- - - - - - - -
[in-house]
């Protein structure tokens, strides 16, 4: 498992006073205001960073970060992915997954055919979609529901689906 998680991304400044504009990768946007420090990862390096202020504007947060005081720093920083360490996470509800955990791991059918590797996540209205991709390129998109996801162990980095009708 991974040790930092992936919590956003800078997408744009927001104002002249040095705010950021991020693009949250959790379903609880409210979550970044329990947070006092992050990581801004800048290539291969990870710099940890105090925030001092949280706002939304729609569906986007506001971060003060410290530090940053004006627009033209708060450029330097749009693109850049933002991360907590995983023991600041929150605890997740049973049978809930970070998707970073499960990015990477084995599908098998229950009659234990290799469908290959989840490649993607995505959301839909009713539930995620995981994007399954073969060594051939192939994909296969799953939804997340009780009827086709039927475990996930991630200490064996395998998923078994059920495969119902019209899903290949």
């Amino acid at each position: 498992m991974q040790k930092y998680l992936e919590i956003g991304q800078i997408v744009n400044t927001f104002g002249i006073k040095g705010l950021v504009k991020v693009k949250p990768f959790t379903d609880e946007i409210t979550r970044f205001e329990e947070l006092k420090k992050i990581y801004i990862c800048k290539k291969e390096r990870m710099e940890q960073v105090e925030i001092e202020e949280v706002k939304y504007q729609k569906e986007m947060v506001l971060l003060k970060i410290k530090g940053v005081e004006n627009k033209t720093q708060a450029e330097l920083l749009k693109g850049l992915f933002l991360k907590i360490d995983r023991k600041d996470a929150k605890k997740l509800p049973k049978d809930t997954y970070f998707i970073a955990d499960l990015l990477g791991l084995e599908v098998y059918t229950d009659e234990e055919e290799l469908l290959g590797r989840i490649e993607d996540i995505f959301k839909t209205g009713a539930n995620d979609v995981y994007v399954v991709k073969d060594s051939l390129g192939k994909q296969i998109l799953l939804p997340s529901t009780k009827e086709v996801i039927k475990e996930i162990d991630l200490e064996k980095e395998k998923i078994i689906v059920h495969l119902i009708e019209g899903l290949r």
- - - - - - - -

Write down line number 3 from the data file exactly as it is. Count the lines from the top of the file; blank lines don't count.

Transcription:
């Amino acid at each position: 498992m991974q040790k930092y998680l992936e919590i956003g991304q800078i997408v744009n400044t927001f104002g002249i006073k040095g705010l950021v504009k991020v693009k949250p990768f959790t379903d609880e946007i409210t979550r970044f205001e329990e947070l006092k420090k992050i990581y801004i990862c800048k290539k291969e390096r990870m710099e940890q960073v105090e925030i001092e202020e949280v706002k939304y504007q729609k569906e986007m947060v506001l971060l003060k970060i410290k530090g940053v005081e004006n627009k033209t720093q708060a450029e330097l920083l749009k693109g850049l992915f933002l991360k907590i360490d995983r023991k600041d996470a929150k605890k997740l509800p049973k049978d809930t997954y970070f998707i970073a955990d499960l990015l990477g791991l084995e599908v098998y059918t229950d009659e234990e055919e290799l469908l290959g590797r989840i490649e993607d996540i995505f959301k839909t209205g009713a539930n995620d979609v995981y994007v399954v991709k073969d060594s051939l390129g192939k994909q296969i998109l799953l939804p997340s529901t009780k009827e086709v996801i039927k475990e996930i162990d991630l200490e064996k980095e395998k998923i078994i689906v059920h495969l119902i009708e019209g899903l290949r």